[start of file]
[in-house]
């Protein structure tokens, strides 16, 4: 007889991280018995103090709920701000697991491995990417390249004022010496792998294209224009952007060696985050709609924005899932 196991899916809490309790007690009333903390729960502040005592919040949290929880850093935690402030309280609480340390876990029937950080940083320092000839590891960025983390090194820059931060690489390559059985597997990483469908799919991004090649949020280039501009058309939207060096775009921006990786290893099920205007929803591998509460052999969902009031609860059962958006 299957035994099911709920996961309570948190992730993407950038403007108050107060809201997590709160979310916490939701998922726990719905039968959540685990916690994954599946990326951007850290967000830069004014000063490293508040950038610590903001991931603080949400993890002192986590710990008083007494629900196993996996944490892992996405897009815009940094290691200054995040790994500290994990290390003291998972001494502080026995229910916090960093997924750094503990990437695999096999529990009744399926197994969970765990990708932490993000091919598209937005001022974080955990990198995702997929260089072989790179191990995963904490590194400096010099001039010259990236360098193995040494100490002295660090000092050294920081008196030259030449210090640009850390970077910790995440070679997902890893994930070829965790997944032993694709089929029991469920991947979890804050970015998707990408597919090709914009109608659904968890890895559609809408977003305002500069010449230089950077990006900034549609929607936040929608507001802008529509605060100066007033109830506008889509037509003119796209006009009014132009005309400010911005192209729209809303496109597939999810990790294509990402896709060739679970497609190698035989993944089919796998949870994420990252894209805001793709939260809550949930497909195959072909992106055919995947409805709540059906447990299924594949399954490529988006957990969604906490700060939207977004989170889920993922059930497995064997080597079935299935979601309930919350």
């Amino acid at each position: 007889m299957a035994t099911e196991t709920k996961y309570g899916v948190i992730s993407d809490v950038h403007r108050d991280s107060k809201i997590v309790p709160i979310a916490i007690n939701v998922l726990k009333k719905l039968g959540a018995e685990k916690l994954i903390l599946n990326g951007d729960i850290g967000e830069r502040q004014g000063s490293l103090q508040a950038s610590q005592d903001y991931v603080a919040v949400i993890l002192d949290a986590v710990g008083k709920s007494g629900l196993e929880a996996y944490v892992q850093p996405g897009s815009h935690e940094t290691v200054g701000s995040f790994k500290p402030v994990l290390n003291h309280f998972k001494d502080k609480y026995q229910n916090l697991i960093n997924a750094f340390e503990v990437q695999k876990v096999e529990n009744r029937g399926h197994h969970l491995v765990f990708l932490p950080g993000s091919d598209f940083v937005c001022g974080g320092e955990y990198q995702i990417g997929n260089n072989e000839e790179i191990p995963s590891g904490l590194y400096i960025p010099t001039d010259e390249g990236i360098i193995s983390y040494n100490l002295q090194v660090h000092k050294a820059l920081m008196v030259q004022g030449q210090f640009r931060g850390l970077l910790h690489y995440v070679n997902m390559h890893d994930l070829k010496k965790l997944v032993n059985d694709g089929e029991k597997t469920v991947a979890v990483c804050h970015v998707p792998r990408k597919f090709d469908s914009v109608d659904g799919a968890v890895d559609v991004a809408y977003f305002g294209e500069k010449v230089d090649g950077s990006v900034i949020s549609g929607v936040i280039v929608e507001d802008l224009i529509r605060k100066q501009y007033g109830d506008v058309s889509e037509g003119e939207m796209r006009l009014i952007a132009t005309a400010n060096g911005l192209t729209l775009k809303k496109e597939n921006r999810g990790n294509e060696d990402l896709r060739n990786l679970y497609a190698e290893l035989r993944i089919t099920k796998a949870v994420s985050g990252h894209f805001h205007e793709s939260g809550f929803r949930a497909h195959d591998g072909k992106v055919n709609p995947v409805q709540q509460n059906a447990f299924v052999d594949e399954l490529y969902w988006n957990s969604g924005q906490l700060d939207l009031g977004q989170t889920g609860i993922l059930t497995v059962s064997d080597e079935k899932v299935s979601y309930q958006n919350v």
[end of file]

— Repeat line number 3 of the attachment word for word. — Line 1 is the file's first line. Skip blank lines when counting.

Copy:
């Amino acid at each position: 007889m299957a035994t099911e196991t709920k996961y309570g899916v948190i992730s993407d809490v950038h403007r108050d991280s107060k809201i997590v309790p709160i979310a916490i007690n939701v998922l726990k009333k719905l039968g959540a018995e685990k916690l994954i903390l599946n990326g951007d729960i850290g967000e830069r502040q004014g000063s490293l103090q508040a950038s610590q005592d903001y991931v603080a919040v949400i993890l002192d949290a986590v710990g008083k709920s007494g629900l196993e929880a996996y944490v892992q850093p996405g897009s815009h935690e940094t290691v200054g701000s995040f790994k500290p402030v994990l290390n003291h309280f998972k001494d502080k609480y026995q229910n916090l697991i960093n997924a750094f340390e503990v990437q695999k876990v096999e529990n009744r029937g399926h197994h969970l491995v765990f990708l932490p950080g993000s091919d598209f940083v937005c001022g974080g320092e955990y990198q995702i990417g997929n260089n072989e000839e790179i191990p995963s590891g904490l590194y400096i960025p010099t001039d010259e390249g990236i360098i193995s983390y040494n100490l002295q090194v660090h000092k050294a820059l920081m008196v030259q004022g030449q210090f640009r931060g850390l970077l910790h690489y995440v070679n997902m390559h890893d994930l070829k010496k965790l997944v032993n059985d694709g089929e029991k597997t469920v991947a979890v990483c804050h970015v998707p792998r990408k597919f090709d469908s914009v109608d659904g799919a968890v890895d559609v991004a809408y977003f305002g294209e500069k010449v230089d090649g950077s990006v900034i949020s549609g929607v936040i280039v929608e507001d802008l224009i529509r605060k100066q501009y007033g109830d506008v058309s889509e037509g003119e939207m796209r006009l009014i952007a132009t005309a400010n060096g911005l192209t729209l775009k809303k496109e597939n921006r999810g990790n294509e060696d990402l896709r060739n990786l679970y497609a190698e290893l035989r993944i089919t099920k796998a949870v994420s985050g990252h894209f805001h205007e793709s939260g809550f929803r949930a497909h195959d591998g072909k992106v055919n709609p995947v409805q709540q509460n059906a447990f299924v052999d594949e399954l490529y969902w988006n957990s969604g924005q906490l700060d939207l009031g977004q989170t889920g609860i993922l059930t497995v059962s064997d080597e079935k899932v299935s979601y309930q958006n919350v």